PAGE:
Nobody ever thinks EVERYTHING in your life is going to go smoothly ALL the time. This last weekend was one of those times when it seemed my schedule just kept changing every day. Of course, the good news is that since this is my business now and it was directly tied to that business, it wasn't all that bad. I might even be able to say that it ended up better than I anticipated.
So here I am, all scheduled to pour at a tasting on Saturday at a wine shop fairly close to home (I mention "close to home" as the significance will become apparent). Anyway, a couple days before the event I get a call and I find out that the wine rep has accidentally double booked people for the event. Here's where a mistake actually turned out to be positive. In volunteering for this particular event, I failed to notice that it was a 5-hour tasting! When I did finally realize that, I wasn't that thrilled to attend so the offer to be able to back out at the last minute was a blessing in disguise. Believe me, being on my feet for 5 hours would not be a pretty picture. Although I'm not certain how pretty of a picture I make anytime??
So now I'm unemployed for this upcoming Saturday. I figure I'll use that time to go to that same event and try some wines and do a little schmoozing. That I can be pretty good at! Now I'm not sure if, or how many people I've ever told this to, but I have a streak of OCD in my system. Even with all the time I have, I still plan my day and any driving I have to do around a systematic approach to make sure I do as little backtracking as possible. Also knowing when I'll return home so I can eat dinner at the prescribed time of most retired people at 4:30. So coffee, breakfast, shower (since I'm leaving the house) the trip to the wine shop and then on the way home, a stop at the grocery store to do my shopping for the upcoming week. Sounds pretty straightforward, right? Was not to be....
During coffee (there may be some reason that's important), I get another phone call from that same wine rep wanting to know if I could do him a big favor and do a tasting out in Sycamore. Where is that you may ask? If I hadn't attended a tasting there a long time ago, I would have had to go to Google Maps and find out where this place is. Unfortunately, I knew, and it ain't close! A good 35 miles door to door. I really don't like to travel that far to do a tasting, but the rep is pleading (okay, maybe just asking strenuously). I agree and immediately go into my "reconfigure my day" mode. I still have time to eat breakfast and for the sake of those that I will be working around, I have time still to shower. Won't be able to get to the other tasting as the hour's conflict. Since I'll be back on the road coming home at 5 and arriving nearer to 6, I have decided to forgo dinner at home and opt for a bite before I get home. I also have to forego my grocery shopping. I hate shopping late in the day.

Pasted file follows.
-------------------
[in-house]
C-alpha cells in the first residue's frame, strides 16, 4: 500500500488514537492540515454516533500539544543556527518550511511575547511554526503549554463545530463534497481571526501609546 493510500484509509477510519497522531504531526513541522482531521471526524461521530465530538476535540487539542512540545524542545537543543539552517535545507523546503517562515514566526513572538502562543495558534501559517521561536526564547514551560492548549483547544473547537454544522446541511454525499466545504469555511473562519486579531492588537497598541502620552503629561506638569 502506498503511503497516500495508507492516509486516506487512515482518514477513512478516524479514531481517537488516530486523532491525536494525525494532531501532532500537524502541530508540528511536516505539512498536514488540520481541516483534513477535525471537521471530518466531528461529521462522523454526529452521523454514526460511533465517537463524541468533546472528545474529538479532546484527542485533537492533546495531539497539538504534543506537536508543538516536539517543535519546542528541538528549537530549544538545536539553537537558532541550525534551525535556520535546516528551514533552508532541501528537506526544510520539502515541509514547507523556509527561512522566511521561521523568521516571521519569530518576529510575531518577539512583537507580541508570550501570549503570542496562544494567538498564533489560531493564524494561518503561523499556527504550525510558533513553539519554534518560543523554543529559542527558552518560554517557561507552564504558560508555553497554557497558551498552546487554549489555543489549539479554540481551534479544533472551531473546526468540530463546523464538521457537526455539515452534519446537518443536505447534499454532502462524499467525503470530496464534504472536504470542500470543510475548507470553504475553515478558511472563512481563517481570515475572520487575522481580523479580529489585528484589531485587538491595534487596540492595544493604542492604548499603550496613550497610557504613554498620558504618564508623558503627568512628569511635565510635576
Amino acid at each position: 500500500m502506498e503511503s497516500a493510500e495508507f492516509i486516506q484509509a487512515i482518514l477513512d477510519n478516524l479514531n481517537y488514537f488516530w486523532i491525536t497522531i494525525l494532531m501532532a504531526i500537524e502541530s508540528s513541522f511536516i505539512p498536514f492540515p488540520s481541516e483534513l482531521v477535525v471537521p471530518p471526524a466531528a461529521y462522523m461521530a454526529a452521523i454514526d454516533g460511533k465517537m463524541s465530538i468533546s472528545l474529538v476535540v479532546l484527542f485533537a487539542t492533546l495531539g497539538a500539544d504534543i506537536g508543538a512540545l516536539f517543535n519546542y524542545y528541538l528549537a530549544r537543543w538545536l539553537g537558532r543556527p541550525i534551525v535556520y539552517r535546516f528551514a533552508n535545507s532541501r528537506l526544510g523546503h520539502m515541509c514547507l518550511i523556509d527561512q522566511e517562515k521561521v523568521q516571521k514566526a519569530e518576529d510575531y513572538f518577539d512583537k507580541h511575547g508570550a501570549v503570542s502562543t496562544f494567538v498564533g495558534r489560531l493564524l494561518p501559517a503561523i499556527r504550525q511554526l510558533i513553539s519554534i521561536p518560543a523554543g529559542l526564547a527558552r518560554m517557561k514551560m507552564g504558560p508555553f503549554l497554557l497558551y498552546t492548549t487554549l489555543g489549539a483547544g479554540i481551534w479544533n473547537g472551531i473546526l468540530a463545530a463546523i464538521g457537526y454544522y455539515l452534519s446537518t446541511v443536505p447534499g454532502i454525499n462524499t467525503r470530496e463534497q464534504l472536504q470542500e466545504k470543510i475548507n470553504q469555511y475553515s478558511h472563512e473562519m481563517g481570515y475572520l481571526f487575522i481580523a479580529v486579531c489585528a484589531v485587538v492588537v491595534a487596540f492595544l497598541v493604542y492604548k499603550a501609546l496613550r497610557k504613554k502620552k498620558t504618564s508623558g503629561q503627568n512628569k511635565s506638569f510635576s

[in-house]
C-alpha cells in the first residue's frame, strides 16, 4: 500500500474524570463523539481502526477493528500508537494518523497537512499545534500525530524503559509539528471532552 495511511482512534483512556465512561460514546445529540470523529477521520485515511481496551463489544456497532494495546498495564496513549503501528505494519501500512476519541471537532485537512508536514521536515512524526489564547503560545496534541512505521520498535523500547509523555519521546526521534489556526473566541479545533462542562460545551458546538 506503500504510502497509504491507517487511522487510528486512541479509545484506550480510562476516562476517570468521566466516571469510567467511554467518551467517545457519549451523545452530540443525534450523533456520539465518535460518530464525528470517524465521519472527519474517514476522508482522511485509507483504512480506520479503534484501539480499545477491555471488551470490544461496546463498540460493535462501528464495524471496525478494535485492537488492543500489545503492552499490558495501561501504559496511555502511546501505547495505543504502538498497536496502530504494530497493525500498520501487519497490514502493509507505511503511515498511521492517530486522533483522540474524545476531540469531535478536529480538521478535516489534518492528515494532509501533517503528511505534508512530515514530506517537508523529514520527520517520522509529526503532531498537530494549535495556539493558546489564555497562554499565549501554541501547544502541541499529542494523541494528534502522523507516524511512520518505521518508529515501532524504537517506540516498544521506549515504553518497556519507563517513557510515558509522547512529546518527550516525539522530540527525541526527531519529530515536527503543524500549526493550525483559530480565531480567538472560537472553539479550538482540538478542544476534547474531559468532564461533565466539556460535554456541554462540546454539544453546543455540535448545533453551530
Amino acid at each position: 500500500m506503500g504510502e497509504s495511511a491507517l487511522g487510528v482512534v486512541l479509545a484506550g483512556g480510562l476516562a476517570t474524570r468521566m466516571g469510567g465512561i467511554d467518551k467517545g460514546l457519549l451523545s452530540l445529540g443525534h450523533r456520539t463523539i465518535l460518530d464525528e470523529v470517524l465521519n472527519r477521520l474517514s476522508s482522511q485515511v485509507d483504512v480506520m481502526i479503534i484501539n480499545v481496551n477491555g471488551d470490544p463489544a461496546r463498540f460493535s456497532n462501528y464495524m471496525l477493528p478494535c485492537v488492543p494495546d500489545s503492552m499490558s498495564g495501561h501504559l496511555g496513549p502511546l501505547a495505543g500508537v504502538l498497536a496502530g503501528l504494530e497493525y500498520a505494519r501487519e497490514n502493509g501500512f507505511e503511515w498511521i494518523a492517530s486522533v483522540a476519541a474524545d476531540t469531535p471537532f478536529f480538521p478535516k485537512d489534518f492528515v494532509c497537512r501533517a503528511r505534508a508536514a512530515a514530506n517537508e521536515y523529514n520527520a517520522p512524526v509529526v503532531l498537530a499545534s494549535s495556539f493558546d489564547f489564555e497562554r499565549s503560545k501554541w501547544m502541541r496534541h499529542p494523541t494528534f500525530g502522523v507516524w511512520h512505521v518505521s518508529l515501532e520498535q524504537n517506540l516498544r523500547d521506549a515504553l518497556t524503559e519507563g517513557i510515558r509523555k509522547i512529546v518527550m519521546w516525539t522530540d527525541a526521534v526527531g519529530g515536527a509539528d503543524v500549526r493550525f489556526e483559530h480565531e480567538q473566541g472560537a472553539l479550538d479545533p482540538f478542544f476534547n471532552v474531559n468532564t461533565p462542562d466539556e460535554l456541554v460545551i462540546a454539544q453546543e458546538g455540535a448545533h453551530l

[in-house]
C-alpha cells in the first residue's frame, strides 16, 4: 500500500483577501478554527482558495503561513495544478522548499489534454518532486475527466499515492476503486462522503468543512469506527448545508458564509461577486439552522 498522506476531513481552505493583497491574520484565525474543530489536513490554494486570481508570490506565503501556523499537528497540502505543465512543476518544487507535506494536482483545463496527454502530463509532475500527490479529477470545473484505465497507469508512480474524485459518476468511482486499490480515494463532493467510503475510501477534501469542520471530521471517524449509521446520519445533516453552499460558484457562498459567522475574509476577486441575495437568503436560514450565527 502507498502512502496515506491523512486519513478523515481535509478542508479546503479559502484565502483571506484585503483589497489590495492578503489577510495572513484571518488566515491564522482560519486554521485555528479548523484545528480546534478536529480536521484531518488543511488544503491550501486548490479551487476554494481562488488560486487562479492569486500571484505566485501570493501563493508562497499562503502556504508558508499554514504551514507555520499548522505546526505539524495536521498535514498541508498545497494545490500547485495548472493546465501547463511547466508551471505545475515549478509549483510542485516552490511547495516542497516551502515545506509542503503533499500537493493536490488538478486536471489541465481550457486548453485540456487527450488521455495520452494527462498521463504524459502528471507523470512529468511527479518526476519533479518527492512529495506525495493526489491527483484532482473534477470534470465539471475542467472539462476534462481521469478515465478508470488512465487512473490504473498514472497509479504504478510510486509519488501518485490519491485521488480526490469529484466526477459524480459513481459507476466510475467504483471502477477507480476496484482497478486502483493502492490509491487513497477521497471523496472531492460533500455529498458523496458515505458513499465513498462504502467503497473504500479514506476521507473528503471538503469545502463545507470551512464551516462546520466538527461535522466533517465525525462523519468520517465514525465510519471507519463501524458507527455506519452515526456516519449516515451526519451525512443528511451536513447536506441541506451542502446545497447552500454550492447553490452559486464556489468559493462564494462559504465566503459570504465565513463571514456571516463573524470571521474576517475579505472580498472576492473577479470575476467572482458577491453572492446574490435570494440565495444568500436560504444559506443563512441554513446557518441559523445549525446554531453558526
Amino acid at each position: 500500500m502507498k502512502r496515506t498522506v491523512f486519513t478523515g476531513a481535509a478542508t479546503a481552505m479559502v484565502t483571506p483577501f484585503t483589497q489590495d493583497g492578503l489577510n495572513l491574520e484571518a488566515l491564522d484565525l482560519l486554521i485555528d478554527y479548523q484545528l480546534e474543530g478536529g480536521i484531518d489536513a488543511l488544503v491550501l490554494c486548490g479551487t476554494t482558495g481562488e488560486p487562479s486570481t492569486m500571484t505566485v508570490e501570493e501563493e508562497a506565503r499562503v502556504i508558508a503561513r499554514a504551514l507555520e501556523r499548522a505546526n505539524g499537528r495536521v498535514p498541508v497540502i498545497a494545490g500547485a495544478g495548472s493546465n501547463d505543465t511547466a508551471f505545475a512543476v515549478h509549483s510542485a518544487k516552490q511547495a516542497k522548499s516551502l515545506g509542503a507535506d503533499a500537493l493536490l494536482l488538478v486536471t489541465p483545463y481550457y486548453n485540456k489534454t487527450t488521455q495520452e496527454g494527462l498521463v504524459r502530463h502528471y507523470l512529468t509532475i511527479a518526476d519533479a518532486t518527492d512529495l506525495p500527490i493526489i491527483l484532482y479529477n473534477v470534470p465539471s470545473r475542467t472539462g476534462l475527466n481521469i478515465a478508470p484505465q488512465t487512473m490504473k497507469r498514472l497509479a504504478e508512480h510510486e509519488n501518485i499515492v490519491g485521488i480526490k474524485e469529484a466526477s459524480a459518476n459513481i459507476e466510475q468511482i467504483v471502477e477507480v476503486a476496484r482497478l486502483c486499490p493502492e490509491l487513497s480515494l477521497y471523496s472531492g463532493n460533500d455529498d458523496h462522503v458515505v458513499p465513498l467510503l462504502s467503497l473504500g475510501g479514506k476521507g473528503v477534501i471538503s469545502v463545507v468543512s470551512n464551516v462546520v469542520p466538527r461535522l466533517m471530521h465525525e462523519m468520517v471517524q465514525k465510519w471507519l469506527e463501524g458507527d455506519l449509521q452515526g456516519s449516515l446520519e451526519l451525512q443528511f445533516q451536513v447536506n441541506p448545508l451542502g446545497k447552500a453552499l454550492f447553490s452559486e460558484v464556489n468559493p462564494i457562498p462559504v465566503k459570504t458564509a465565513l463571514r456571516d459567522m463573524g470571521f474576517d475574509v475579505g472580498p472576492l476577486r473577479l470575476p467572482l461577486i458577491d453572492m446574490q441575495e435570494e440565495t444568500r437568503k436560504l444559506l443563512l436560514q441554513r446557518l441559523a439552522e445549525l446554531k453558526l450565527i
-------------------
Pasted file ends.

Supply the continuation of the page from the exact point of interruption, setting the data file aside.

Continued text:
45 minutes travel time and I arrive. I'm actually finding a very nice setup for this wine tasting from a shop called Lundeen's out there in Sycamore. It's being held at a garden design shop turned into an event location. Nice selection of wines around the place and the setup for the food looks good and the food looks even yummier. It was only a 4-hour tasting as well, at least I shaved an hour off my day. Though that was replaced with the driving to get there.
I had a nice array of wines. A Chardonnay called Bread & Butter, a softer style wine made from Viognier, then a few reds. Nice Pinot Noir, a Zinfandel from, get this, PlungerHead (I know it's actually very popular), a Red Blend from Paso Robles (let's not get into the correct pronunciation) and a couple of wines from Mettler Vineyards from the town of Lodi California. Can't remember if I've ever talked about my time in Cali, but I lived in the Central Valley in a small town (at least it was when I lived there) called Stockton. That's about 15 miles South of Lodi. Years ago when I was there about the only winery was Gallo down about another 15 miles South of me in Modesto. It has also got to be one of the hottest regions outside of Death Valley. When they started making wines out there I was surprised, to say the least. I thought "way too hot to grow wines." Some of those early wines were maybe a little suspect as well. I remember tasting a few and getting a raisiny or almost burnt flavor from the wine. I thought it to be a product of all that heat.
BUT! After a few years, and I'm sure a lot of experimentation, the wines are coming into their own. The two I had from Mettler were their Petit Sirah (tech sheet) and the Cabernet (tech sheet), both from the 2014 Vintage. With both wines coming in under $20, I felt I had a couple of real winners for the tasting, and the comments and responses from the tasters confirmed that. Across the board, the wines showed some excellent attributes. The Petit Sirah with a slightly fruitier with a slightly deeper edge to it and the Cabernet that could hold its own against Cabs twice the price or more. Wine Enthusiast rated them 93 and 92 Points, respectfully. I would easily confirm those ratings.
Even though I mentioned in one of my last Wine Tasting Tell All posts that I would try and include more interactions with the participants, alas, that was not to be this time either. I can tell you that the folks that I met helped made the event enjoyable and go quickly. Overall, I had a nice time. I wish I could say that I can't wait to go back, but at that distance, it will probably be some time before I get back. For any wine rep reading this, groveling does help with that.